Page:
As for future developments, Taylor offered the following advice: recognize where audiences are and he mentioned the long tail of the Web (smaller sites, blogs, forums, etc.). He said that’s where people are connecting. Qype is ready for those new opportunities via their open API currently in v1 (which exposes geo content). v2 will allow content to be written.

What it means: I think Qype is a very interesting company. They’ve been able to corral the voice of the European consumers. I agree with the future direction, of trying to embed yourself in smaller web sites. I was a bit disappointed by their monetization strategy. I was hoping they would have been further ahead in terms of sources of revenues.

YouTube Mobile: June 2007

Katie Fehrenbacher from GigaOM reports that YouTube’s mobile website will be available in June 2007 for US users and in May for European ones. The site will have 800 “editorial picks” video at the beginning in order to trial the service and gets some feedback. Their end goal is to launch a site with all the YouTube content.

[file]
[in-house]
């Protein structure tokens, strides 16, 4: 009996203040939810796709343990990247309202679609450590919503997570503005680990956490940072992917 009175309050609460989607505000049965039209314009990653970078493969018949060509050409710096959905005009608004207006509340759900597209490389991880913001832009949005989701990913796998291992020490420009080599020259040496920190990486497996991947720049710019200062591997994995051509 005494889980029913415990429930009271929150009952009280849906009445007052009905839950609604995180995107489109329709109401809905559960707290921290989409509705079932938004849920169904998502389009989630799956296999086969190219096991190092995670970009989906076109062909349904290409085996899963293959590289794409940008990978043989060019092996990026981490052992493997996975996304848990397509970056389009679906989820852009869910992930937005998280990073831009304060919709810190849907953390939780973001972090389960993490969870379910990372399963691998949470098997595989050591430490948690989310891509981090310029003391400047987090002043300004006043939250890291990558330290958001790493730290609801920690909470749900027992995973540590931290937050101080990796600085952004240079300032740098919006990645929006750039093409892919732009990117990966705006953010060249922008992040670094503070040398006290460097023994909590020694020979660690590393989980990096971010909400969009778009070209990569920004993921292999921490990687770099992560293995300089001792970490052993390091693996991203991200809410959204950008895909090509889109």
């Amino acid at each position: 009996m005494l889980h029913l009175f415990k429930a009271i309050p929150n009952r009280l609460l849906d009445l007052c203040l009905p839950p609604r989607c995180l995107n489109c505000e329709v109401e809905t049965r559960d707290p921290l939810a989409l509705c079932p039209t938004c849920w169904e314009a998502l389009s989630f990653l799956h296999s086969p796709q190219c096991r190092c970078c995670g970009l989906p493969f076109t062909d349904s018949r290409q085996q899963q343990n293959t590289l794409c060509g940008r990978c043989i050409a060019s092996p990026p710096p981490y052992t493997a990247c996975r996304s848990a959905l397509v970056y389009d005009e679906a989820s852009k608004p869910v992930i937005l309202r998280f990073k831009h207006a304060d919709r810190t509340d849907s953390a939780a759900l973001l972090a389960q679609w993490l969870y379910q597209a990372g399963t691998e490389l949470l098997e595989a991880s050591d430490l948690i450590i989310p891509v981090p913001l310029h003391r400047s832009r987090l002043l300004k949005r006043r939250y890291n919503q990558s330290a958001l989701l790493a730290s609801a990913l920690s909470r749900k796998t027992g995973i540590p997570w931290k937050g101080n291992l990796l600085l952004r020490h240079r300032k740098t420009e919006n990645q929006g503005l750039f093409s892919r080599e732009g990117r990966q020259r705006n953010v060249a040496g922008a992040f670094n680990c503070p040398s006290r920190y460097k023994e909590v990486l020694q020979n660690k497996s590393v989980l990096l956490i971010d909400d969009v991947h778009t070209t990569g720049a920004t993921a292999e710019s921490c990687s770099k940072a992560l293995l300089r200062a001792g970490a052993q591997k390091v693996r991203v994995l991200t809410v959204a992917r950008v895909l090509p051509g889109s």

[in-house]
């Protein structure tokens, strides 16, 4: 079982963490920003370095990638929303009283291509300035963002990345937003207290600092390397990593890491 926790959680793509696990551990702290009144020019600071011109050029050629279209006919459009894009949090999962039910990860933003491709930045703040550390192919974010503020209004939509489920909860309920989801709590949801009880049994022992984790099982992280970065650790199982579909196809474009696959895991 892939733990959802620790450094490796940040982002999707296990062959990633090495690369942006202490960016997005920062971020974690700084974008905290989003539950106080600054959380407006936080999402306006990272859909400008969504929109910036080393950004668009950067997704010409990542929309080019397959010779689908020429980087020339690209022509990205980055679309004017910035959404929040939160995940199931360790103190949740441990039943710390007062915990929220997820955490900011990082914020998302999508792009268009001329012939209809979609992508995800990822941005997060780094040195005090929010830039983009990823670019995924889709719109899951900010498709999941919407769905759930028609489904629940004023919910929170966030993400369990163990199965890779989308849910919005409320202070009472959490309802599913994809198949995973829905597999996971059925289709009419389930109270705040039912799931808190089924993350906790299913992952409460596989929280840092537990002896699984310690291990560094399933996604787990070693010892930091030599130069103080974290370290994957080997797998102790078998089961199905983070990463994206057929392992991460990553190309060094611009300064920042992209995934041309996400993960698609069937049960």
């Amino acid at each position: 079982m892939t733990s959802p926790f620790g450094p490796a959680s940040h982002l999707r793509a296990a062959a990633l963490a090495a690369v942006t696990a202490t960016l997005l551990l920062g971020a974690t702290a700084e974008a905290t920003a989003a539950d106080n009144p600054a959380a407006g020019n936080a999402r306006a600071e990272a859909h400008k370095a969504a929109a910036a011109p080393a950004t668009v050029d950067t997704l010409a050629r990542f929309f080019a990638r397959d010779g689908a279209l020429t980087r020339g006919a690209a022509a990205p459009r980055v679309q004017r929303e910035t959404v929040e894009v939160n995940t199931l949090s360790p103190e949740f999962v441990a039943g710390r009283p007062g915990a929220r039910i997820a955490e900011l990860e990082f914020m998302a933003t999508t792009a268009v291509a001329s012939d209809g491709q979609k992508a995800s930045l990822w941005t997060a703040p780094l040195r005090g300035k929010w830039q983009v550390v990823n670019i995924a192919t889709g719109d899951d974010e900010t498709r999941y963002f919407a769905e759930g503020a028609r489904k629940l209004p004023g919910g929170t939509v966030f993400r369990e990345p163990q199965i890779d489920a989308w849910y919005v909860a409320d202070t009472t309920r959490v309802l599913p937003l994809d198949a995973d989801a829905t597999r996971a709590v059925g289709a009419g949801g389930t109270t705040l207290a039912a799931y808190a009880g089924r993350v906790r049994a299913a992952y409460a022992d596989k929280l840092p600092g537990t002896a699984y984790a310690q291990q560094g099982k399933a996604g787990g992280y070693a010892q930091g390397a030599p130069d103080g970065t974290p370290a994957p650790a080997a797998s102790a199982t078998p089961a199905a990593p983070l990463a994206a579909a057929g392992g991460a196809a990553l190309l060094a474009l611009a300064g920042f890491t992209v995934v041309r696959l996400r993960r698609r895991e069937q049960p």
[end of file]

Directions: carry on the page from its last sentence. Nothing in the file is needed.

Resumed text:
She adds: “In response to my question if YouTube is developing a mobile client, the spokesperson said that the company had been talking about it, but had no information to share at this time. Check out a preview of the blocked mobile site or this demo site: http://m.youtube.com/?client=ytdemo which you can see from some mobile phones.”

What it means: in this new social media world, we often forget that a great way to consume media is through a mobile device. Knowing that many local search players are thinking of launching video ad products (or have done so recently), I think it would be interesting to think about a mobile interface when building the product.